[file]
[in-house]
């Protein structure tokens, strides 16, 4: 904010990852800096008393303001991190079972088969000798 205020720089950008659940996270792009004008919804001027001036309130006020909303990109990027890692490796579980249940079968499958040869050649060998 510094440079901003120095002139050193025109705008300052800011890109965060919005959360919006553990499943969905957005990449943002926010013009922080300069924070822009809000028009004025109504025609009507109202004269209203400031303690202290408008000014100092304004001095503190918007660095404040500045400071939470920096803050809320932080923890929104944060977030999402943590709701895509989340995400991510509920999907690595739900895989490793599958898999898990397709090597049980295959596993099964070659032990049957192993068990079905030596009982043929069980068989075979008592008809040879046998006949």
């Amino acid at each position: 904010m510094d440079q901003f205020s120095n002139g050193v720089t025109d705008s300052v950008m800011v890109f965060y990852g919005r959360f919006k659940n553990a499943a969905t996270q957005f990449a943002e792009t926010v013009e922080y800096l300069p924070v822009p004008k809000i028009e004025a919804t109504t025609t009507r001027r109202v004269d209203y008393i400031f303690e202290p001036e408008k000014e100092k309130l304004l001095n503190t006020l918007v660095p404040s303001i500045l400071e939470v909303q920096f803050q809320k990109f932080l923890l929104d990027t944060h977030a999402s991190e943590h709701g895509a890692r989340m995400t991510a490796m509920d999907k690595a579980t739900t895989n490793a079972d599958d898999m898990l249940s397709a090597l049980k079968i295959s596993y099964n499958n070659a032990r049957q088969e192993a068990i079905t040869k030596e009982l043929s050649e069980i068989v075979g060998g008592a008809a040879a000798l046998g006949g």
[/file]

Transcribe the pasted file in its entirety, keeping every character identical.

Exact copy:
[in-house]
């Protein structure tokens, strides 16, 4: 904010990852800096008393303001991190079972088969000798 205020720089950008659940996270792009004008919804001027001036309130006020909303990109990027890692490796579980249940079968499958040869050649060998 510094440079901003120095002139050193025109705008300052800011890109965060919005959360919006553990499943969905957005990449943002926010013009922080300069924070822009809000028009004025109504025609009507109202004269209203400031303690202290408008000014100092304004001095503190918007660095404040500045400071939470920096803050809320932080923890929104944060977030999402943590709701895509989340995400991510509920999907690595739900895989490793599958898999898990397709090597049980295959596993099964070659032990049957192993068990079905030596009982043929069980068989075979008592008809040879046998006949």
């Amino acid at each position: 904010m510094d440079q901003f205020s120095n002139g050193v720089t025109d705008s300052v950008m800011v890109f965060y990852g919005r959360f919006k659940n553990a499943a969905t996270q957005f990449a943002e792009t926010v013009e922080y800096l300069p924070v822009p004008k809000i028009e004025a919804t109504t025609t009507r001027r109202v004269d209203y008393i400031f303690e202290p001036e408008k000014e100092k309130l304004l001095n503190t006020l918007v660095p404040s303001i500045l400071e939470v909303q920096f803050q809320k990109f932080l923890l929104d990027t944060h977030a999402s991190e943590h709701g895509a890692r989340m995400t991510a490796m509920d999907k690595a579980t739900t895989n490793a079972d599958d898999m898990l249940s397709a090597l049980k079968i295959s596993y099964n499958n070659a032990r049957q088969e192993a068990i079905t040869k030596e009982l043929s050649e069980i068989v075979g060998g008592a008809a040879a000798l046998g006949g």